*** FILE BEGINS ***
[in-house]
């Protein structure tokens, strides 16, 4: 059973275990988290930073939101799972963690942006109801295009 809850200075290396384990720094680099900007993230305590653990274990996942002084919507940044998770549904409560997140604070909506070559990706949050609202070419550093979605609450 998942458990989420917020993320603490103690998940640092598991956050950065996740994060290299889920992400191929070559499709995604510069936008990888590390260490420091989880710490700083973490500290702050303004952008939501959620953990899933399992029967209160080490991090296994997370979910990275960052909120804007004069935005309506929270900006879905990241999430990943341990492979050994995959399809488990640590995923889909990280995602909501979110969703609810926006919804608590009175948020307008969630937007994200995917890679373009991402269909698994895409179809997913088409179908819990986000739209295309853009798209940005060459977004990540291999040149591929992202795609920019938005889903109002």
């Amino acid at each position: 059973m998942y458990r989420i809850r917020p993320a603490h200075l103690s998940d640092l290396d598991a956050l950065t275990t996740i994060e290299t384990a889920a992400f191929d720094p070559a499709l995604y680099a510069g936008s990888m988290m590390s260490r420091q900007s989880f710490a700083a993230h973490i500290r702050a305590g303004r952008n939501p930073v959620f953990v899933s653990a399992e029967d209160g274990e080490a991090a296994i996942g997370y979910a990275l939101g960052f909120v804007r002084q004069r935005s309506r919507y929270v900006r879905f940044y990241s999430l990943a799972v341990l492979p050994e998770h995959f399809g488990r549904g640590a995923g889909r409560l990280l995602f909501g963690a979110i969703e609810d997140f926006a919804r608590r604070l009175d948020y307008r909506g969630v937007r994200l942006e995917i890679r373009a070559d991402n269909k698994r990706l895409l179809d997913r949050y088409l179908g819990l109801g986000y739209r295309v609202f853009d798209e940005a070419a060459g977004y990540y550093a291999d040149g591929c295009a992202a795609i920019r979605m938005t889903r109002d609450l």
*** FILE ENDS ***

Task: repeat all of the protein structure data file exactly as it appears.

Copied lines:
[in-house]
């Protein structure tokens, strides 16, 4: 059973275990988290930073939101799972963690942006109801295009 809850200075290396384990720094680099900007993230305590653990274990996942002084919507940044998770549904409560997140604070909506070559990706949050609202070419550093979605609450 998942458990989420917020993320603490103690998940640092598991956050950065996740994060290299889920992400191929070559499709995604510069936008990888590390260490420091989880710490700083973490500290702050303004952008939501959620953990899933399992029967209160080490991090296994997370979910990275960052909120804007004069935005309506929270900006879905990241999430990943341990492979050994995959399809488990640590995923889909990280995602909501979110969703609810926006919804608590009175948020307008969630937007994200995917890679373009991402269909698994895409179809997913088409179908819990986000739209295309853009798209940005060459977004990540291999040149591929992202795609920019938005889903109002």
């Amino acid at each position: 059973m998942y458990r989420i809850r917020p993320a603490h200075l103690s998940d640092l290396d598991a956050l950065t275990t996740i994060e290299t384990a889920a992400f191929d720094p070559a499709l995604y680099a510069g936008s990888m988290m590390s260490r420091q900007s989880f710490a700083a993230h973490i500290r702050a305590g303004r952008n939501p930073v959620f953990v899933s653990a399992e029967d209160g274990e080490a991090a296994i996942g997370y979910a990275l939101g960052f909120v804007r002084q004069r935005s309506r919507y929270v900006r879905f940044y990241s999430l990943a799972v341990l492979p050994e998770h995959f399809g488990r549904g640590a995923g889909r409560l990280l995602f909501g963690a979110i969703e609810d997140f926006a919804r608590r604070l009175d948020y307008r909506g969630v937007r994200l942006e995917i890679r373009a070559d991402n269909k698994r990706l895409l179809d997913r949050y088409l179908g819990l109801g986000y739209r295309v609202f853009d798209e940005a070419a060459g977004y990540y550093a291999d040149g591929c295009a992202a795609i920019r979605m938005t889903r109002d609450l």